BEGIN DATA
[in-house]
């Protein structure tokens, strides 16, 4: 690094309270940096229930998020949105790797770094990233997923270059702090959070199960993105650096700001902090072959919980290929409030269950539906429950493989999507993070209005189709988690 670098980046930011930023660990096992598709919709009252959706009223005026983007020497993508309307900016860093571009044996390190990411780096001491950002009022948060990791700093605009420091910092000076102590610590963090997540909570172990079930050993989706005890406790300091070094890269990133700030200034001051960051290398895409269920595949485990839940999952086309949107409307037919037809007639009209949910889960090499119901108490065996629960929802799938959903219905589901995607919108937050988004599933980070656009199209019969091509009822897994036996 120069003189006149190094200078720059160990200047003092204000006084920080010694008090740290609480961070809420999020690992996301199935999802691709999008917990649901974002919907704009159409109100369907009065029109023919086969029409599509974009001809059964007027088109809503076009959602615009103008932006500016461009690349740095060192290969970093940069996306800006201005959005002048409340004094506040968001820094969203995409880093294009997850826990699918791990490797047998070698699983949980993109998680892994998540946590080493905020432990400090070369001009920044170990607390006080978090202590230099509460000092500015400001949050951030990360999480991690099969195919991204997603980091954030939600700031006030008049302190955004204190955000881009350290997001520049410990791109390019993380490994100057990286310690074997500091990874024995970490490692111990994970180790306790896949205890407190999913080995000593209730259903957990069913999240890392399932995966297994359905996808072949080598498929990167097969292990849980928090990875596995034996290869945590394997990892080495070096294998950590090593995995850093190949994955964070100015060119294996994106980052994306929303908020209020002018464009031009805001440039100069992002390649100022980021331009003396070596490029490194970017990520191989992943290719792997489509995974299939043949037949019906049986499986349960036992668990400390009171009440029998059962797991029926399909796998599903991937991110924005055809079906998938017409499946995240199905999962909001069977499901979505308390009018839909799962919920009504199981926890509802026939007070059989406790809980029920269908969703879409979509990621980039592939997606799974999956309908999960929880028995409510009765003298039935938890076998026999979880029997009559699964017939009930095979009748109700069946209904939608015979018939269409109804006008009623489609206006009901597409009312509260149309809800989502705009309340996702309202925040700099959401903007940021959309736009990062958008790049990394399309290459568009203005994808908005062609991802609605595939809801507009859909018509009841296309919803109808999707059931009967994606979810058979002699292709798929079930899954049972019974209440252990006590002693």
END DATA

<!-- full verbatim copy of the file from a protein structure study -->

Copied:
[in-house]
């Protein structure tokens, strides 16, 4: 690094309270940096229930998020949105790797770094990233997923270059702090959070199960993105650096700001902090072959919980290929409030269950539906429950493989999507993070209005189709988690 670098980046930011930023660990096992598709919709009252959706009223005026983007020497993508309307900016860093571009044996390190990411780096001491950002009022948060990791700093605009420091910092000076102590610590963090997540909570172990079930050993989706005890406790300091070094890269990133700030200034001051960051290398895409269920595949485990839940999952086309949107409307037919037809007639009209949910889960090499119901108490065996629960929802799938959903219905589901995607919108937050988004599933980070656009199209019969091509009822897994036996 120069003189006149190094200078720059160990200047003092204000006084920080010694008090740290609480961070809420999020690992996301199935999802691709999008917990649901974002919907704009159409109100369907009065029109023919086969029409599509974009001809059964007027088109809503076009959602615009103008932006500016461009690349740095060192290969970093940069996306800006201005959005002048409340004094506040968001820094969203995409880093294009997850826990699918791990490797047998070698699983949980993109998680892994998540946590080493905020432990400090070369001009920044170990607390006080978090202590230099509460000092500015400001949050951030990360999480991690099969195919991204997603980091954030939600700031006030008049302190955004204190955000881009350290997001520049410990791109390019993380490994100057990286310690074997500091990874024995970490490692111990994970180790306790896949205890407190999913080995000593209730259903957990069913999240890392399932995966297994359905996808072949080598498929990167097969292990849980928090990875596995034996290869945590394997990892080495070096294998950590090593995995850093190949994955964070100015060119294996994106980052994306929303908020209020002018464009031009805001440039100069992002390649100022980021331009003396070596490029490194970017990520191989992943290719792997489509995974299939043949037949019906049986499986349960036992668990400390009171009440029998059962797991029926399909796998599903991937991110924005055809079906998938017409499946995240199905999962909001069977499901979505308390009018839909799962919920009504199981926890509802026939007070059989406790809980029920269908969703879409979509990621980039592939997606799974999956309908999960929880028995409510009765003298039935938890076998026999979880029997009559699964017939009930095979009748109700069946209904939608015979018939269409109804006008009623489609206006009901597409009312509260149309809800989502705009309340996702309202925040700099959401903007940021959309736009990062958008790049990394399309290459568009203005994808908005062609991802609605595939809801507009859909018509009841296309919803109808999707059931009967994606979810058979002699292709798929079930899954049972019974209440252990006590002693």